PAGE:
Since June, Condé Nast has been contending with rumblings of a toxic culture at the international media company’s New York headquarters. And now, the two lone Black editorial staff members of Bon Appétit quit the culinary-focused magazine amid tensions over race.
The New York Times reports that Ryan Walker-Hartshorn and Jesse Spark left the magazine this past Friday (August 7) after stating that their work at Bon Appétit was consistently undervalued. This comes on the heels of three other journalists of color stating openly they’ve opted out of appearing in the magazine’s video series because of payment disparities in comparison to their white counterparts.
“I’m no longer going to be in an environment where my value is constantly undermined,” Ms. Walker-Hartshorn, assistant to the editor in chief, said in an interview. “I feel like it’s a hostile work environment — from the corporate side. They’re not doing the real work.”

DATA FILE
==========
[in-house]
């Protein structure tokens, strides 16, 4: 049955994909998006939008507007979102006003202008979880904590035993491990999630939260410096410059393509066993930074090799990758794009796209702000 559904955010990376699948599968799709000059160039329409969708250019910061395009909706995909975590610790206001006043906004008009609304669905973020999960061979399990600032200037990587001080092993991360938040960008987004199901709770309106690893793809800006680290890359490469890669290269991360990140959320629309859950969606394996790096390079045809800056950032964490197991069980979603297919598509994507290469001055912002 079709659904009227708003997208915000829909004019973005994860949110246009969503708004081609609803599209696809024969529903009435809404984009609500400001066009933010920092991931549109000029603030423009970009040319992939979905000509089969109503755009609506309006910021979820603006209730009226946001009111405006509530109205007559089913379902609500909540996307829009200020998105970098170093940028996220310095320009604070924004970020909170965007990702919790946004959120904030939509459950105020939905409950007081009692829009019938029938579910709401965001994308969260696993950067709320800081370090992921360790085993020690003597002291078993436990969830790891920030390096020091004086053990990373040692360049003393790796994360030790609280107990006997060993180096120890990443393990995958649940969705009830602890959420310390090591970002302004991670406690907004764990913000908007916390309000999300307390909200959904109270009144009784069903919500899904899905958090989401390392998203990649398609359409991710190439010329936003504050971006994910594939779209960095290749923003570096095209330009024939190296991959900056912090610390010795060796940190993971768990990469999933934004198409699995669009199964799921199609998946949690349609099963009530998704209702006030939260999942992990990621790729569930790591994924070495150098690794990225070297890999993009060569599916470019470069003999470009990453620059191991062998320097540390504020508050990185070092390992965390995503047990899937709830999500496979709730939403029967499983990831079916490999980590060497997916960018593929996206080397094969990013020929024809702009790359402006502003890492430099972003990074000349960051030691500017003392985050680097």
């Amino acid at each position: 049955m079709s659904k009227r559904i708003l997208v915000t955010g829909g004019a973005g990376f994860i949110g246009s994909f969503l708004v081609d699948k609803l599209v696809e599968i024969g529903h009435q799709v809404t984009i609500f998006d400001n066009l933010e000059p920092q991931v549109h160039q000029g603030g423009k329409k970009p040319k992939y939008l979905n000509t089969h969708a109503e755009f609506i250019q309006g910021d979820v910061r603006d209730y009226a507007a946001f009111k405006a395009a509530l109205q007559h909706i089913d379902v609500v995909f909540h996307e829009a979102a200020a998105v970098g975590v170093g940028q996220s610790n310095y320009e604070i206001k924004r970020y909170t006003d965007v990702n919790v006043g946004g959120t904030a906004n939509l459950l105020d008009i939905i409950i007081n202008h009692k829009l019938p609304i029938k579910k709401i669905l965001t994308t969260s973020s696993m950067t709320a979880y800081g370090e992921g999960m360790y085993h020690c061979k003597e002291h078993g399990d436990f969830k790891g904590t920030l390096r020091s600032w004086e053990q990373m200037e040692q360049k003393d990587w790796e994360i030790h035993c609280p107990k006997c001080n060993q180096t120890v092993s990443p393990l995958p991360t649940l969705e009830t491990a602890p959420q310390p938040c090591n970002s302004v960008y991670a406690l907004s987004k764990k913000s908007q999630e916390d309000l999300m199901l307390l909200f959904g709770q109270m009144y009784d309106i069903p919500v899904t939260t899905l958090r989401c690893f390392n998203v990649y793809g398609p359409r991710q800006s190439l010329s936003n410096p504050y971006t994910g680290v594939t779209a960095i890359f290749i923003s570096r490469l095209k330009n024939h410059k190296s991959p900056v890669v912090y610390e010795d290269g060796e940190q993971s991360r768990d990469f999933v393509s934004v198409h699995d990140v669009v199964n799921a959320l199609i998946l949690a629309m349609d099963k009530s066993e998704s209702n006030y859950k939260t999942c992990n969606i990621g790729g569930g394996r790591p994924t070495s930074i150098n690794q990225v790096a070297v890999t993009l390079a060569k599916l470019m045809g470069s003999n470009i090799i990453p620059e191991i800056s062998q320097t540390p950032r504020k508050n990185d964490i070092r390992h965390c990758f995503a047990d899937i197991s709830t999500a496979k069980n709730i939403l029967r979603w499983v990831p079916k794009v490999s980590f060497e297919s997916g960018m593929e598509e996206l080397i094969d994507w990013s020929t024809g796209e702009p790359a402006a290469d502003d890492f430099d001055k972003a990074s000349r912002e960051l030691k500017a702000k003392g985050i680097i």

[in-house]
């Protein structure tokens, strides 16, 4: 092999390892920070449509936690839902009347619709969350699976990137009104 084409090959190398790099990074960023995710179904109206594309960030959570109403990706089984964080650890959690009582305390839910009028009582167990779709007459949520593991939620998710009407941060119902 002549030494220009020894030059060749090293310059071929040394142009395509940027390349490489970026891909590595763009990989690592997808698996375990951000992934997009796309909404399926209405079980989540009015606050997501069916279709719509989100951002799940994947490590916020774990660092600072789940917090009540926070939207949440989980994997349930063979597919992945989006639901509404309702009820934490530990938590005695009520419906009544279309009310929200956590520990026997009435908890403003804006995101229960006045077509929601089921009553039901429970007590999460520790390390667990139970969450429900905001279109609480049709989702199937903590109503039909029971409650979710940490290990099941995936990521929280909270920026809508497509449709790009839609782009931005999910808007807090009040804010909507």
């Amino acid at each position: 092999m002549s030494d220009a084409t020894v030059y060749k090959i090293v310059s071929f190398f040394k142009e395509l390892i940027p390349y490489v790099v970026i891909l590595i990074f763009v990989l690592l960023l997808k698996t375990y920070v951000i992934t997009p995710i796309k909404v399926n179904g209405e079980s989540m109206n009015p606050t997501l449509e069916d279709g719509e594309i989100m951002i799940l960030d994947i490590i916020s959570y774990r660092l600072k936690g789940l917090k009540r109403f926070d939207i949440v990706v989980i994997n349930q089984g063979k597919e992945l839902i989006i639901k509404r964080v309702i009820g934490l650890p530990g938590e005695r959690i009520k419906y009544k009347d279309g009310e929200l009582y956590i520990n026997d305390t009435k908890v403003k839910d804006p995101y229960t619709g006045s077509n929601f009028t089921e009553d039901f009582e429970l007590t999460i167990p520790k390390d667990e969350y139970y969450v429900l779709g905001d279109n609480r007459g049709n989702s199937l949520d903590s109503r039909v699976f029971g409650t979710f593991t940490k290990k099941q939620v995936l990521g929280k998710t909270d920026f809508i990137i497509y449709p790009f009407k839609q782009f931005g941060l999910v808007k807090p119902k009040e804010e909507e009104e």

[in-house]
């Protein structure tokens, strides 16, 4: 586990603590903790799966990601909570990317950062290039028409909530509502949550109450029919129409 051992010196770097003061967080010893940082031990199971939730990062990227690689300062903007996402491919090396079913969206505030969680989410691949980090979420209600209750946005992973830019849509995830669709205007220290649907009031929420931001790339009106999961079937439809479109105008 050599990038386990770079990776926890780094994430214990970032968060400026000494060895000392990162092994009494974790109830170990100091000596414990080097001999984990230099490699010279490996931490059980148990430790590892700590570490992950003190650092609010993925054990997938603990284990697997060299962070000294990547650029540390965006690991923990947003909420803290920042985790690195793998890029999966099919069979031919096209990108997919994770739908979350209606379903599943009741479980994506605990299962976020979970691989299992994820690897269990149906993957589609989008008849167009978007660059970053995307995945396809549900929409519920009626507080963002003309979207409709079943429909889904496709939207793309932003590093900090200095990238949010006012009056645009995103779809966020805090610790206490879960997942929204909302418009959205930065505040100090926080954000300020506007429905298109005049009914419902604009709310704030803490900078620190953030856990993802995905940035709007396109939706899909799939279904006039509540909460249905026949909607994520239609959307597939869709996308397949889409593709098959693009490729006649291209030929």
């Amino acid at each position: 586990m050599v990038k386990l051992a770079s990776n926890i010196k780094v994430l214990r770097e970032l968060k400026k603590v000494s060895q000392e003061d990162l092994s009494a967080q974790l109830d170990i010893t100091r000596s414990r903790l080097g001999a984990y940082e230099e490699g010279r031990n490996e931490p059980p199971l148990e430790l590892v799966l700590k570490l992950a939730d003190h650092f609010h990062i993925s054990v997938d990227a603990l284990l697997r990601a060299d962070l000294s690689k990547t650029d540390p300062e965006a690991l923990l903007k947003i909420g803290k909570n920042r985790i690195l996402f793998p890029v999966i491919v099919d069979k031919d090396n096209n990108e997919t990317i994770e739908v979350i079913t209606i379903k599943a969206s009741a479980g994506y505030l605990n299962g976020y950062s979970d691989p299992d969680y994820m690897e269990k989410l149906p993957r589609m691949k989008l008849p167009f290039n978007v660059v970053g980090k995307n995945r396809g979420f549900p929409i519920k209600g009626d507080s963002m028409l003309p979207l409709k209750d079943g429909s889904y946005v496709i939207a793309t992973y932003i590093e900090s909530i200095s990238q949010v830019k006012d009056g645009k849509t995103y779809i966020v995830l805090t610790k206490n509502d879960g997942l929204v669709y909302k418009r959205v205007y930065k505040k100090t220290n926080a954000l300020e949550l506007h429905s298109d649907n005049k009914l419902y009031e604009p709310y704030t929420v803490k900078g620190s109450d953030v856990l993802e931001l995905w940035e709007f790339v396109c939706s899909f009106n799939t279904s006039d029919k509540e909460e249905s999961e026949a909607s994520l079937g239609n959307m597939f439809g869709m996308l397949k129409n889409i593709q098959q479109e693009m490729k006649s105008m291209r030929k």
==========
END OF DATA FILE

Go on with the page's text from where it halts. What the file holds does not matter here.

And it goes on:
Mr. Sparks, an editorial assistant, added, “We’ve been doing the work editors do, but we haven’t been recognized that way.”
Sparks added, “What’s interesting is, we were at this lower level, but then we were often asked to help do a gut-check of things like newsletters communicating how Bon Appétit was responding to the criticism over race.” Sparks also said he felt as if he was essentially a “cultural consultant.”
Condé Nast shared in a statement that it listened to Walker-Hartshorn and Sparks and offered them advanced positions under the new editor. However, Sparks has already moved on to an editor’s position at Eater.
Bon Appétit’s former editor Adam Rapoport stepped down in June after images of him in an offensive costume surfaced online. There have been promises of diversity and change from the top execs Roger Lynch and Anna Wintour, but some staffers say that the toxic culture within Condé Nast has been ongoing for years.